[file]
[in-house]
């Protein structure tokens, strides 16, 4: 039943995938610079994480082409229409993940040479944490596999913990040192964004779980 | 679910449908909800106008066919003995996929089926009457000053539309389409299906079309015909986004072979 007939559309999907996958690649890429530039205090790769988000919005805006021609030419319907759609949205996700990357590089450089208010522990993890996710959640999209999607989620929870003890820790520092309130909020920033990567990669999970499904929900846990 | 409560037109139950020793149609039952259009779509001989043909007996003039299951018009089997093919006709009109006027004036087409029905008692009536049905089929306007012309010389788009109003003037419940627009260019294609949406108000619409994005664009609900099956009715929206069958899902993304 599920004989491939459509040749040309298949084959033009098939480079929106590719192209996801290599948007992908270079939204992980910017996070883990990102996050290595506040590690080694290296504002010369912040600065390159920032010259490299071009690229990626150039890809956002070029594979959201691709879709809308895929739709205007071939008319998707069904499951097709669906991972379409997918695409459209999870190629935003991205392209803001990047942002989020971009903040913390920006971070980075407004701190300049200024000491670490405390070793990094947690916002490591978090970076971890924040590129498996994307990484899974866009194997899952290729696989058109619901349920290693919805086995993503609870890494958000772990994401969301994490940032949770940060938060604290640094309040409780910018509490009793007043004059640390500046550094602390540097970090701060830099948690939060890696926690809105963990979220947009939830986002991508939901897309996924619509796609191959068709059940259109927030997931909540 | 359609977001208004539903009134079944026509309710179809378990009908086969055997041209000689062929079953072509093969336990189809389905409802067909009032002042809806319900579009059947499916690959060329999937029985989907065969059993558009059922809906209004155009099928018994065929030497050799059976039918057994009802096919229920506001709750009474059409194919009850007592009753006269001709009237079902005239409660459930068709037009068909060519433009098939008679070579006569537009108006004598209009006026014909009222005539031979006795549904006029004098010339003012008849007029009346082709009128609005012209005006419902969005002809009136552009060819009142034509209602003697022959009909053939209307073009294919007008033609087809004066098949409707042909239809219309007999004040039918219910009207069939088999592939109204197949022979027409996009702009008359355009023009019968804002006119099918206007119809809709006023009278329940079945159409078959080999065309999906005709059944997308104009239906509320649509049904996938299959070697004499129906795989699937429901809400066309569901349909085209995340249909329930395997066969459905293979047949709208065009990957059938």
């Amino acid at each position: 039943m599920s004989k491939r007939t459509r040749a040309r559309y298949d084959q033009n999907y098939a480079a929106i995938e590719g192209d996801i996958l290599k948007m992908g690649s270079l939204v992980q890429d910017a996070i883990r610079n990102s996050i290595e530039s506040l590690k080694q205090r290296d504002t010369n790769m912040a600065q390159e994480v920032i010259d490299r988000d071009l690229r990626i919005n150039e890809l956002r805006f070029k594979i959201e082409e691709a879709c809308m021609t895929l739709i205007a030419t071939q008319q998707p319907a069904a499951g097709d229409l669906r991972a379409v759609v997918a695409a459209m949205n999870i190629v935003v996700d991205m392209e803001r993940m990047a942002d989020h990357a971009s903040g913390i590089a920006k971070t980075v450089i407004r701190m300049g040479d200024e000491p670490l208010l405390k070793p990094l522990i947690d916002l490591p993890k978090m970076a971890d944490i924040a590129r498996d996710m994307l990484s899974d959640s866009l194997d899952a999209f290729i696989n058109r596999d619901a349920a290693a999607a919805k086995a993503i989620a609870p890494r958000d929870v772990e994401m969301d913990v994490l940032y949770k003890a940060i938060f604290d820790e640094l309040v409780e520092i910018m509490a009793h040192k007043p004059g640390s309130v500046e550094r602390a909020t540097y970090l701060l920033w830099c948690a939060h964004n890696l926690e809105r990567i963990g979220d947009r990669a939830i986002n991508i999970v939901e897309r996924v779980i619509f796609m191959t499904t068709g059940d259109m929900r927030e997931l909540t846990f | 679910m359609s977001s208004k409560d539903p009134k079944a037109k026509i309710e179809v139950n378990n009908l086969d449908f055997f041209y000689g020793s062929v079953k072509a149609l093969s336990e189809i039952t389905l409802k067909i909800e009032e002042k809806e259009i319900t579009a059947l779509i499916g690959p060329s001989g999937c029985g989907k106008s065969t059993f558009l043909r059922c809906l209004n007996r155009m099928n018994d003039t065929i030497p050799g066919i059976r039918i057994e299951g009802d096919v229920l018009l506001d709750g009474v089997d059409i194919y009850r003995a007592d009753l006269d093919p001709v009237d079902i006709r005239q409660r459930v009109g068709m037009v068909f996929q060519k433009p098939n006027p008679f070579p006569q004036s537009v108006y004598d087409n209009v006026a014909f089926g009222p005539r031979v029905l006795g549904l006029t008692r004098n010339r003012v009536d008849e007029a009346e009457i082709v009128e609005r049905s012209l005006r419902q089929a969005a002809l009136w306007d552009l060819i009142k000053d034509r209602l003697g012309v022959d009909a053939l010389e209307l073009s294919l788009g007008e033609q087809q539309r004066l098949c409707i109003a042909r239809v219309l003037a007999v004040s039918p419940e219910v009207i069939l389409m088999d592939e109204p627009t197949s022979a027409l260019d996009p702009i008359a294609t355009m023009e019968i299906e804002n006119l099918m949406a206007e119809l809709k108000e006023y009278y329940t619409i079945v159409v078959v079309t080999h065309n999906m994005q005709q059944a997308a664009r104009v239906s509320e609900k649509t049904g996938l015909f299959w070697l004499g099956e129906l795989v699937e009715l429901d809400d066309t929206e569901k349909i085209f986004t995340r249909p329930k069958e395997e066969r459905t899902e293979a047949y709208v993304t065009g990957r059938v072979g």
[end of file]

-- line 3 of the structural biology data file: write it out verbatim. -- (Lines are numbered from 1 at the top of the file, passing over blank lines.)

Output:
């Amino acid at each position: 039943m599920s004989k491939r007939t459509r040749a040309r559309y298949d084959q033009n999907y098939a480079a929106i995938e590719g192209d996801i996958l290599k948007m992908g690649s270079l939204v992980q890429d910017a996070i883990r610079n990102s996050i290595e530039s506040l590690k080694q205090r290296d504002t010369n790769m912040a600065q390159e994480v920032i010259d490299r988000d071009l690229r990626i919005n150039e890809l956002r805006f070029k594979i959201e082409e691709a879709c809308m021609t895929l739709i205007a030419t071939q008319q998707p319907a069904a499951g097709d229409l669906r991972a379409v759609v997918a695409a459209m949205n999870i190629v935003v996700d991205m392209e803001r993940m990047a942002d989020h990357a971009s903040g913390i590089a920006k971070t980075v450089i407004r701190m300049g040479d200024e000491p670490l208010l405390k070793p990094l522990i947690d916002l490591p993890k978090m970076a971890d944490i924040a590129r498996d996710m994307l990484s899974d959640s866009l194997d899952a999209f290729i696989n058109r596999d619901a349920a290693a999607a919805k086995a993503i989620a609870p890494r958000d929870v772990e994401m969301d913990v994490l940032y949770k003890a940060i938060f604290d820790e640094l309040v409780e520092i910018m509490a009793h040192k007043p004059g640390s309130v500046e550094r602390a909020t540097y970090l701060l920033w830099c948690a939060h964004n890696l926690e809105r990567i963990g979220d947009r990669a939830i986002n991508i999970v939901e897309r996924v779980i619509f796609m191959t499904t068709g059940d259109m929900r927030e997931l909540t846990f | 679910m359609s977001s208004k409560d539903p009134k079944a037109k026509i309710e179809v139950n378990n009908l086969d449908f055997f041209y000689g020793s062929v079953k072509a149609l093969s336990e189809i039952t389905l409802k067909i909800e009032e002042k809806e259009i319900t579009a059947l779509i499916g690959p060329s001989g999937c029985g989907k106008s065969t059993f558009l043909r059922c809906l209004n007996r155009m099928n018994d003039t065929i030497p050799g066919i059976r039918i057994e299951g009802d096919v229920l018009l506001d709750g009474v089997d059409i194919y009850r003995a007592d009753l006269d093919p001709v009237d079902i006709r005239q409660r459930v009109g068709m037009v068909f996929q060519k433009p098939n006027p008679f070579p006569q004036s537009v108006y004598d087409n209009v006026a014909f089926g009222p005539r031979v029905l006795g549904l006029t008692r004098n010339r003012v009536d008849e007029a009346e009457i082709v009128e609005r049905s012209l005006r419902q089929a969005a002809l009136w306007d552009l060819i009142k000053d034509r209602l003697g012309v022959d009909a053939l010389e209307l073009s294919l788009g007008e033609q087809q539309r004066l098949c409707i109003a042909r239809v219309l003037a007999v004040s039918p419940e219910v009207i069939l389409m088999d592939e109204p627009t197949s022979a027409l260019d996009p702009i008359a294609t355009m023009e019968i299906e804002n006119l099918m949406a206007e119809l809709k108000e006023y009278y329940t619409i079945v159409v078959v079309t080999h065309n999906m994005q005709q059944a997308a664009r104009v239906s509320e609900k649509t049904g996938l015909f299959w070697l004499g099956e129906l795989v699937e009715l429901d809400d066309t929206e569901k349909i085209f986004t995340r249909p329930k069958e395997e066969r459905t899902e293979a047949y709208v993304t065009g990957r059938v072979g």